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By Olivia Kiers / November 2, 12:00 AM
Boston Accent: Music Man

Bryan Ashley, organist at The First Church of Christ, Scientist, masters one of the world’s most massive musical instruments

Photo: © The First Church of Christ, Scientist

 

Even simple pipe organs are large instruments, yet some are so massive they defy belief. One of the largest pipe organs in the world lives at The First Church of Christ, Scientist, known as The Mother Church, right here in Boston. The organ was completed for the Christian Science church’s domed extension building in 1952 by the Boston-based Aeolian-Skinner Organ Company—the same team that created a similar organ for the Mormon Tabernacle in Salt Lake City, Utah. This modern marvel is designed to play centuries’ worth of music, with 13,384 pipes that emit sounds ranging from a sweet whistle to a rumbling boom. 


No matter an organ’s size, only one person sits at its console—the control center that features rows of manuals (keyboards) and stops (knobs activating air-flow to the pipes). At The Mother Church, this accomplished musician is Bryan Ashley.


Ashley’s love for these instruments began in childhood. His mother was an amateur organist, and he recalls being “completely fascinated by this intense, powerful and almost intimidating sound.” Ashley’s journey to master the pipe organ took him all over the world, from practicing in churches near his childhood home in New Jersey, to studying in France with the famous teacher Marie-Claire Alain, to spending time perfecting his skills in Germany, and finally winning the first International Organ Competition Musashino-Tokyo in Japan in 1988. Ten years ago, Ashley was hired by The First Church of Christ, Scientist to play at services on Sunday and Wednesday, in addition to producing the church’s regular “Pipes on the Plaza” concerts.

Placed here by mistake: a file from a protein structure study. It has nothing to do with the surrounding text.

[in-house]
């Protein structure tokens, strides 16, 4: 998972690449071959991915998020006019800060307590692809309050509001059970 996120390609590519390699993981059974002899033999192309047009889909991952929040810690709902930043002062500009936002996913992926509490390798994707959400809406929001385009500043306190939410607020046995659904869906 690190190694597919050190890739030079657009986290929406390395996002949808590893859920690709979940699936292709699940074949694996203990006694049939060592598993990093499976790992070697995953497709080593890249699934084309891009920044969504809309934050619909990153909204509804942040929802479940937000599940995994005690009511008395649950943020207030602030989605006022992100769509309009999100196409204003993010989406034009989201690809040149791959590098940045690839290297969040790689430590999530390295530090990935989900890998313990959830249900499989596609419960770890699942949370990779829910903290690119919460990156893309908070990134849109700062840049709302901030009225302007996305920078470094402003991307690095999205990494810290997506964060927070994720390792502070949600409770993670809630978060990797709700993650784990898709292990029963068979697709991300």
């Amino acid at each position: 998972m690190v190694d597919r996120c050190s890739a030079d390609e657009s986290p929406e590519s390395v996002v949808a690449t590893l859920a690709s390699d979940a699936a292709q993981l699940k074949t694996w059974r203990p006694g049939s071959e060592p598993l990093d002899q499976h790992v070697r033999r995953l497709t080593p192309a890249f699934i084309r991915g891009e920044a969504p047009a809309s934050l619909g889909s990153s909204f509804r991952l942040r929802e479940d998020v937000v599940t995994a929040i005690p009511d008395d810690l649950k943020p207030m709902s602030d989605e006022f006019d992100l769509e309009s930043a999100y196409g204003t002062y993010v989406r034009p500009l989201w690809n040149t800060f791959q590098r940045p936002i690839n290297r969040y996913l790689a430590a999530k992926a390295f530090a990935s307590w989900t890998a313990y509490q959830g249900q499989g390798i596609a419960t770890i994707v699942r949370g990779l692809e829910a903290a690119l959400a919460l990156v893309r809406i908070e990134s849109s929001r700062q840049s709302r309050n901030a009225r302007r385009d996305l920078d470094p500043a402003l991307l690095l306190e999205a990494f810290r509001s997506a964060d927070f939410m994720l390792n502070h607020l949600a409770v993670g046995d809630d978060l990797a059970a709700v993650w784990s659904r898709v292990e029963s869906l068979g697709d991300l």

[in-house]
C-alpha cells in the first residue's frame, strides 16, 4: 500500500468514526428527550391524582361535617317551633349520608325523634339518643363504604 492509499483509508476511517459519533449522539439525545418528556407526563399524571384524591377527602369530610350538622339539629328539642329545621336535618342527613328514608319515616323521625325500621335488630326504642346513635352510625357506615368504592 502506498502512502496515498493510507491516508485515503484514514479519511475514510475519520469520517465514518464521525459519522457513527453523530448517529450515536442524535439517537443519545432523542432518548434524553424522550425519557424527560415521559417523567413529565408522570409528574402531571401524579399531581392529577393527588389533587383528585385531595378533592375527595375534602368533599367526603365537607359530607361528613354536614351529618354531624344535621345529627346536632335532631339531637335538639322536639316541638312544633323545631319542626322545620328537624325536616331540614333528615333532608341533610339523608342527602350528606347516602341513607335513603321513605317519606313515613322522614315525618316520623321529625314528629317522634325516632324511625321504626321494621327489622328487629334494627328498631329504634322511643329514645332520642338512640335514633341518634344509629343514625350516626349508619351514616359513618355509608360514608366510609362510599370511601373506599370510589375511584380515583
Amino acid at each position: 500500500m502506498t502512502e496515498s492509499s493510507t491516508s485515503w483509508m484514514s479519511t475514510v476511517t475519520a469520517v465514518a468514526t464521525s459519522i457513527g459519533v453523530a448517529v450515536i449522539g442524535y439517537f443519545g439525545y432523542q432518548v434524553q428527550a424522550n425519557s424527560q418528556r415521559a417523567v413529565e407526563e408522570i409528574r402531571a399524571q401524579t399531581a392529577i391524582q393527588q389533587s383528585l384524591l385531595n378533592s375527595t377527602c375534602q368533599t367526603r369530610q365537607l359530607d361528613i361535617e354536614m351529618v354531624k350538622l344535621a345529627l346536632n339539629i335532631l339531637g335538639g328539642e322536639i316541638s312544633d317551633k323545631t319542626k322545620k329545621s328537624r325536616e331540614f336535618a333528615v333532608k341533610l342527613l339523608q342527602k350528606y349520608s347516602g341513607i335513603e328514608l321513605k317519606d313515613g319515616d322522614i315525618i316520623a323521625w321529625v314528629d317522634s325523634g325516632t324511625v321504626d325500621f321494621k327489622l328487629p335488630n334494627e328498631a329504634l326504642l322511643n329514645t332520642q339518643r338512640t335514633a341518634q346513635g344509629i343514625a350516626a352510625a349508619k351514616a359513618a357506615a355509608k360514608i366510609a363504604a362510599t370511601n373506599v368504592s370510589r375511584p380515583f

Music is a key feature of services at The Mother Church—and all services are open to the public. “I typically choose pieces that will reflect the Bible lesson being heard that Sunday,” Ashley explains. “People come in from the hustle and bustle of their daily lives—the Prelude helps them settle into a more prayerful mood.…The organ is also designed to support the singing of a large congregation, perhaps its most important role in our church.…Finally, the Postlude at the end is usually energetic, inspiring and joyful, but still with some relation to the day’s scriptural lesson.


“Music is, in some ways, the most spiritual of the arts,” Ashley continues. “It can express emotions and concepts that aren’t easily told through words.” And every week, he does just that, on this amazing instrument. 

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